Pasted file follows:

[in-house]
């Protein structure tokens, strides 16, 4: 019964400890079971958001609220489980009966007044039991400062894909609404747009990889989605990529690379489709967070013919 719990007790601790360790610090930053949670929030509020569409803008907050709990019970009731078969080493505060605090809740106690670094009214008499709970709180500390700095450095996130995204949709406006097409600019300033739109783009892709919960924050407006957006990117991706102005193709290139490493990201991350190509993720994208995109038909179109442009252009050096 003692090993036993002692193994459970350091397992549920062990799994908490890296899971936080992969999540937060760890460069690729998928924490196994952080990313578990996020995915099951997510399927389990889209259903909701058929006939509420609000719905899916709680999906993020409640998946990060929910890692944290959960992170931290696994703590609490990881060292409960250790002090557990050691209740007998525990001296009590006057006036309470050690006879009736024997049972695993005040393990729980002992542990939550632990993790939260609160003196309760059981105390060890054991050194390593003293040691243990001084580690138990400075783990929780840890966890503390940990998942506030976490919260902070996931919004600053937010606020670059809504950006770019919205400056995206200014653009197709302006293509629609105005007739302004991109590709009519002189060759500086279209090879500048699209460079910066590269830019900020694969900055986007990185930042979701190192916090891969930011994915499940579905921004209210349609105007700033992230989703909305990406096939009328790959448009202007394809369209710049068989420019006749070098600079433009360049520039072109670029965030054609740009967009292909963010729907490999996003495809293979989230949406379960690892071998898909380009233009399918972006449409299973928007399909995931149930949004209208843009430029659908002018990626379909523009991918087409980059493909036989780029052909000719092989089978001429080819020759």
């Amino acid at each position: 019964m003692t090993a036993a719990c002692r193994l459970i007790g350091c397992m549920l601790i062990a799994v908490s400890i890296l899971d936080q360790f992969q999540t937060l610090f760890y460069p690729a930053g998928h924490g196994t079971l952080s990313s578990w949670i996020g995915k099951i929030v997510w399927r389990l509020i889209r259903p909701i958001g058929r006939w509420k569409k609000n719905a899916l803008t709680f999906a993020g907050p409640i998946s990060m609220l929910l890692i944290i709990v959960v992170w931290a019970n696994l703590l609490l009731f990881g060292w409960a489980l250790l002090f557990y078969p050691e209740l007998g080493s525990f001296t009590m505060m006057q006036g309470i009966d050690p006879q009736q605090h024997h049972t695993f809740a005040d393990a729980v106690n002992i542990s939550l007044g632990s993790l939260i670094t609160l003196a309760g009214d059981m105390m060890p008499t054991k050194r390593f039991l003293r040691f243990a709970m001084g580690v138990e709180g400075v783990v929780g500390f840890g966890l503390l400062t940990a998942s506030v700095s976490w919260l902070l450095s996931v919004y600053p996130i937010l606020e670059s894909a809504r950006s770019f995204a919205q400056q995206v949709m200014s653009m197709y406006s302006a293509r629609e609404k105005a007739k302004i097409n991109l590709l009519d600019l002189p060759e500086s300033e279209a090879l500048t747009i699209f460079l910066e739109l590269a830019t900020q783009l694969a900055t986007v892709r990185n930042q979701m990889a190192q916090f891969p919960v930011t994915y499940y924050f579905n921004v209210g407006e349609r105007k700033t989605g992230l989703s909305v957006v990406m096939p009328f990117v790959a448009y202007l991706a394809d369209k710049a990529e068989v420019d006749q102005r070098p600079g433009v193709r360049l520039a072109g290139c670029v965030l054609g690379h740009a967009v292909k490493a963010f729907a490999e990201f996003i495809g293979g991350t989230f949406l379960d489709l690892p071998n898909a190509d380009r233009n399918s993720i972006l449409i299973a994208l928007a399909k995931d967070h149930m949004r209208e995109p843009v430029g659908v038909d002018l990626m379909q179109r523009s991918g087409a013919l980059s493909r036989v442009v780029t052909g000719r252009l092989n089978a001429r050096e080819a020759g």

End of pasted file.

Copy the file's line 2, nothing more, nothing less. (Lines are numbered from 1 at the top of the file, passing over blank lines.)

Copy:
């Protein structure tokens, strides 16, 4: 019964400890079971958001609220489980009966007044039991400062894909609404747009990889989605990529690379489709967070013919 719990007790601790360790610090930053949670929030509020569409803008907050709990019970009731078969080493505060605090809740106690670094009214008499709970709180500390700095450095996130995204949709406006097409600019300033739109783009892709919960924050407006957006990117991706102005193709290139490493990201991350190509993720994208995109038909179109442009252009050096 003692090993036993002692193994459970350091397992549920062990799994908490890296899971936080992969999540937060760890460069690729998928924490196994952080990313578990996020995915099951997510399927389990889209259903909701058929006939509420609000719905899916709680999906993020409640998946990060929910890692944290959960992170931290696994703590609490990881060292409960250790002090557990050691209740007998525990001296009590006057006036309470050690006879009736024997049972695993005040393990729980002992542990939550632990993790939260609160003196309760059981105390060890054991050194390593003293040691243990001084580690138990400075783990929780840890966890503390940990998942506030976490919260902070996931919004600053937010606020670059809504950006770019919205400056995206200014653009197709302006293509629609105005007739302004991109590709009519002189060759500086279209090879500048699209460079910066590269830019900020694969900055986007990185930042979701190192916090891969930011994915499940579905921004209210349609105007700033992230989703909305990406096939009328790959448009202007394809369209710049068989420019006749070098600079433009360049520039072109670029965030054609740009967009292909963010729907490999996003495809293979989230949406379960690892071998898909380009233009399918972006449409299973928007399909995931149930949004209208843009430029659908002018990626379909523009991918087409980059493909036989780029052909000719092989089978001429080819020759």